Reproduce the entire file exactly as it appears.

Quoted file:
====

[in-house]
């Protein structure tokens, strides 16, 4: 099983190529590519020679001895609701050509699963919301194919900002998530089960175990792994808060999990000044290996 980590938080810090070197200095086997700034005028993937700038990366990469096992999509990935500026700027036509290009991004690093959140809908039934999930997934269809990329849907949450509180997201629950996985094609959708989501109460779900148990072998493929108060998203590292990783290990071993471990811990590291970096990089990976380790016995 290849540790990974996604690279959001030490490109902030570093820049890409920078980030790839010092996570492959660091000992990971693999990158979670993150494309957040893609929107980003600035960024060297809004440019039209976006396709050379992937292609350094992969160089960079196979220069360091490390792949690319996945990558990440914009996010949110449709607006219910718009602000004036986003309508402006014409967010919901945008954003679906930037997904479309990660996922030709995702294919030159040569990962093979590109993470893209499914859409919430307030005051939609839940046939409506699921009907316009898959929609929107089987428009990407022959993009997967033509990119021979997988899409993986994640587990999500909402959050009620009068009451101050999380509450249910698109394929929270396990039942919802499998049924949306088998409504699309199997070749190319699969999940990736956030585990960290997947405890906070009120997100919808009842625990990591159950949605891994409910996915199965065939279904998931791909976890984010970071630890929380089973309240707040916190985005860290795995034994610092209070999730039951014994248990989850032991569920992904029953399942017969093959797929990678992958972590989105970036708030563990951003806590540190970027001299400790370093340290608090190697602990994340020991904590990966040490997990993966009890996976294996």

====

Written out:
[in-house]
């Protein structure tokens, strides 16, 4: 099983190529590519020679001895609701050509699963919301194919900002998530089960175990792994808060999990000044290996 980590938080810090070197200095086997700034005028993937700038990366990469096992999509990935500026700027036509290009991004690093959140809908039934999930997934269809990329849907949450509180997201629950996985094609959708989501109460779900148990072998493929108060998203590292990783290990071993471990811990590291970096990089990976380790016995 290849540790990974996604690279959001030490490109902030570093820049890409920078980030790839010092996570492959660091000992990971693999990158979670993150494309957040893609929107980003600035960024060297809004440019039209976006396709050379992937292609350094992969160089960079196979220069360091490390792949690319996945990558990440914009996010949110449709607006219910718009602000004036986003309508402006014409967010919901945008954003679906930037997904479309990660996922030709995702294919030159040569990962093979590109993470893209499914859409919430307030005051939609839940046939409506699921009907316009898959929609929107089987428009990407022959993009997967033509990119021979997988899409993986994640587990999500909402959050009620009068009451101050999380509450249910698109394929929270396990039942919802499998049924949306088998409504699309199997070749190319699969999940990736956030585990960290997947405890906070009120997100919808009842625990990591159950949605891994409910996915199965065939279904998931791909976890984010970071630890929380089973309240707040916190985005860290795995034994610092209070999730039951014994248990989850032991569920992904029953399942017969093959797929990678992958972590989105970036708030563990951003806590540190970027001299400790370093340290608090190697602990994340020991904590990966040490997990993966009890996976294996």